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Cougars take down Huskies

Published September 5, 2010 9:21 pm

Fourth-quarter defensive stand secures a season-opening win for Cougars.
This is an archived article that was published on sltrib.com in 2010, and information in the article may be outdated. It is provided only for personal research purposes and may not be reprinted.

Provo • BYU's two-headed quarterback made its long-awaited debut on an unseasonably warm September night at LaVell Edwards Stadium, but it took a defensive player's noggin to seal the win Saturday.

With Washington driving for the potential game-winning touchdown in the final minutes, BYU defensive end Eathyn Manumaleuna got his head in the way of Heisman Trophy hopeful Jake Locker's fourth-down pass, and the crowd let out its collective breath as the ball fell harmlessly to the turf. The defensive stand with 1 minute, 55 seconds remaining on BYU's 25-yard line enabled the Cougars to escape with a 23-17 win in front of 63,731 sweating fans at LaVell Edwards Stadium.

"I guess it is all luck," Manumaleuna said after describing how he hung back a bit due to Locker's running ability.



If that name, coupled with late-game tips, sounds familiar, it should. Manumaleuna got a finger on a UCLA field goal attempt in the 2007 Las Vegas Bowl to preserve a Cougar win in that contest.

His rather unusual strategy of rotating quarterbacks Riley Nelson and Jake Heaps on every series — without fail — notwithstanding, BYU coach Bronco Mendenhall said the difference in the game was special teams, and Washington coach Steve Sarkisian — the former Cougar quarterback who was honored at halftime along with the other BYU greats — did not disagree.

The Huskies handed the Cougars a two-point safety when a punt snap sailed over punter Will Mahan's head and into the end zone. Three times, the Huskies were forced to start drives inside their 7-yard line: once when BYU punter Riley Stephenson pinned them there, but twice when UW returner Chris Polk made boneheaded mistakes.

"The underlying story of the game was the field position," said Mendenhall, who picked up his 50th win as a head coach.

Yes, but the Great Quarterback Battle of 2010 has been called a truce, it appears.

Riley Nelson started and played the first series, which was a three-and-out. Jake Heaps entered after Locker drove the Huskies 73 yards in six plays for a touchdown. Heaps' first three plays: incomplete pass, Luke Ashworth reception for no gain, and another incomplete pass.

The Huskies were penalized for roughing the punter — another special teams blunder — but Nelson took over. And it went like that the entire game.

"It won the game for us, didn't it?" Nelson said, then caught himself and said the defenders and special teams players were the heroes in a game in which the Cougars could never pull away, despite holding UW scoreless in the second half.

The quarterbacks said they found out Saturday morning that Heaps would take the second series; Mendenhall said it wasn't really scripted to rotate the quarterbacks on every series, but it seemed to be working so coaches stuck with it.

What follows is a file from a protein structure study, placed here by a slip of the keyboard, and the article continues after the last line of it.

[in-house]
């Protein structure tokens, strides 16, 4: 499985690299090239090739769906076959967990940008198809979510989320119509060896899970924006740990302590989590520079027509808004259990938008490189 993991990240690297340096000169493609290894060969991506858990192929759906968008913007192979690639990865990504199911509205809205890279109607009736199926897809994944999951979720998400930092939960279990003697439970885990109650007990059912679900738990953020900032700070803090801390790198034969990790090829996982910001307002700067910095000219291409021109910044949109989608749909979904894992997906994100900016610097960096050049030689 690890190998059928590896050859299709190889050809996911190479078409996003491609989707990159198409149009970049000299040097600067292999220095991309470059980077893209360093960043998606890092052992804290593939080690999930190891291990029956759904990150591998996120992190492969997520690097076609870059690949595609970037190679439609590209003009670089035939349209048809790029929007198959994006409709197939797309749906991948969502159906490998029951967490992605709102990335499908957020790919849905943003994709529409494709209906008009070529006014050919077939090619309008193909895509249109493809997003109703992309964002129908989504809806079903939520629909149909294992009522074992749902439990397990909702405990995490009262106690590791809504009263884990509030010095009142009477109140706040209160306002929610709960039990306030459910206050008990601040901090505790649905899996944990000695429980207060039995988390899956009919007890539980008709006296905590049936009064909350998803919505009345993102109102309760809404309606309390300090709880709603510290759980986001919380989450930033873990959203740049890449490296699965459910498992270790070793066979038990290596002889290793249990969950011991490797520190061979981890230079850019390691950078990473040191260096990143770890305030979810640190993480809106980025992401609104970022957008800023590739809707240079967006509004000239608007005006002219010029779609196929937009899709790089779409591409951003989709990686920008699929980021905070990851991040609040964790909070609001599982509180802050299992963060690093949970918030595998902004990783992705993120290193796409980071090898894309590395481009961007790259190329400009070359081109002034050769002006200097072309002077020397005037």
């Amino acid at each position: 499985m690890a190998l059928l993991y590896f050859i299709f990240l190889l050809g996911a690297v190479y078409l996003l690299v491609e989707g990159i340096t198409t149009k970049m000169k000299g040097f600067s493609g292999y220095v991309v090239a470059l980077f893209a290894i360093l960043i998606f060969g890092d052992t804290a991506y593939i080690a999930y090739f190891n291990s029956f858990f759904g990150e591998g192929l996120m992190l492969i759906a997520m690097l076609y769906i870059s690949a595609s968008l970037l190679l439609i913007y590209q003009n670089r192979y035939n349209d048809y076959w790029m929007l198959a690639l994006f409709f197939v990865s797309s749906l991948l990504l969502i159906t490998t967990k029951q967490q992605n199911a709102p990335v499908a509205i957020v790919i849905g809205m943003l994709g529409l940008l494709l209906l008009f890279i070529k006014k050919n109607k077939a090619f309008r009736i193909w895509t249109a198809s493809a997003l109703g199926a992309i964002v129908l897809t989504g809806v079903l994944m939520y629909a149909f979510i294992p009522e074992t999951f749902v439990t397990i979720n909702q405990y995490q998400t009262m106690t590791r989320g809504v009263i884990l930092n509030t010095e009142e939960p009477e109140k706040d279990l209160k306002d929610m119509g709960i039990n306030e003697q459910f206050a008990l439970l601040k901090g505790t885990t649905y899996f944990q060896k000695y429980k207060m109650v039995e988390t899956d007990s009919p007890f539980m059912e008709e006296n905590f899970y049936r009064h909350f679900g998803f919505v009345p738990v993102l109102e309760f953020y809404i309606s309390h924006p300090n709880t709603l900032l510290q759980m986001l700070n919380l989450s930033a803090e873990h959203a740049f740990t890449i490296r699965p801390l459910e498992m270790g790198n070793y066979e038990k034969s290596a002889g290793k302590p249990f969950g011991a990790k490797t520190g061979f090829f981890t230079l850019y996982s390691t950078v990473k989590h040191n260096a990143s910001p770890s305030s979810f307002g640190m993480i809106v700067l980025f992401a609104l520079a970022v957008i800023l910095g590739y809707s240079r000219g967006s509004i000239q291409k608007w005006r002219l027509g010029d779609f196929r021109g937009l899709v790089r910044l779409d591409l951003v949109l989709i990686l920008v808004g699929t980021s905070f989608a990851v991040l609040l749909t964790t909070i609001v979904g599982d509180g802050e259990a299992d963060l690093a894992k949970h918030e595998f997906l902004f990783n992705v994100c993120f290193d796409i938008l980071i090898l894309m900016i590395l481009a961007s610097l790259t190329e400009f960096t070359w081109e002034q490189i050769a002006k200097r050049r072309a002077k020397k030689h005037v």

"Both quarterbacks played to their strengths," he said.

Nelson led the Cougars to both their touchdowns, though. His 9-yard TD pass to freshman Josh Quezada and subsequent two-point conversion run gave BYU a 13-7 lead early in the second quarter.

Washington took a 17-13 lead into halftime after driving from its own 1 to the BYU 35, thanks to a 22-yard run on third-and-8 by Polk when BYU was taking timeouts in hopes of getting the ball back.

Nelson's headiness resulted in BYU's second TD, a 46-yard strike to a wide-open J.J. DiLuigi down the middle of the field. Nelson told DiLuigi, who was supposed to stay in and block, to run a seam route if he thought a linebacker would blitz.

"A lot of people said [the rotating QB system] won't work, but we didn't listen to them," Nelson said.

Symbolically, perhaps, both quarterbacks threw for 131 yards. Heaps was 13-for-23 and Nelson was 11-for-17. Nelson ran for 45 yards, second behind DiLuigi's team-high 69.

So Heaps gets a win in relief, in baseball parlance, over his "hometown" team, having grown up a UW fan in a Seattle suburb.

"Of course, it makes it sweet," he said. "Are you kidding me?"

Had Locker punched in that final drive with a TD the way he did two years ago in the final seconds in Seattle, BYU would have lamented several chances to put the Huskies away in the fourth quarter. Twice the BYU offense took over in the clinging to a six-point lead, but twice the drives were halted by dropped passes (although they would have been difficult catches).

Sarkisian, who didn't come out for the halftime ceremony honoring the former All-Americans, said poor field position ultimately did in the Huskies.

"I think with all that, BYU did a good job of managing field position," he said. "I know that was something they were focused on coming into the game and it really paid dividends for them."

drew@sltrib.com On Twitter: @drewjay —

BYU 23, Washington 17

R IN SHORT • BYU's defense shuts out Washington in the second half, and the Cougar offense scores just enough to give BYU its fourth-straight win in a season opener.

KEY MOMENT • Washington quarterback Jake Locker's fourth-down pass deep in BYU territory glances off Eathyn Manumaleuna's helmet and falls incomplete.

KEY STATS • Washington starts three drives inside its 7-yard line; Jake Heaps and Riley Nelson both throw for exactly 131 yards for BYU.

 

 

 

 

 

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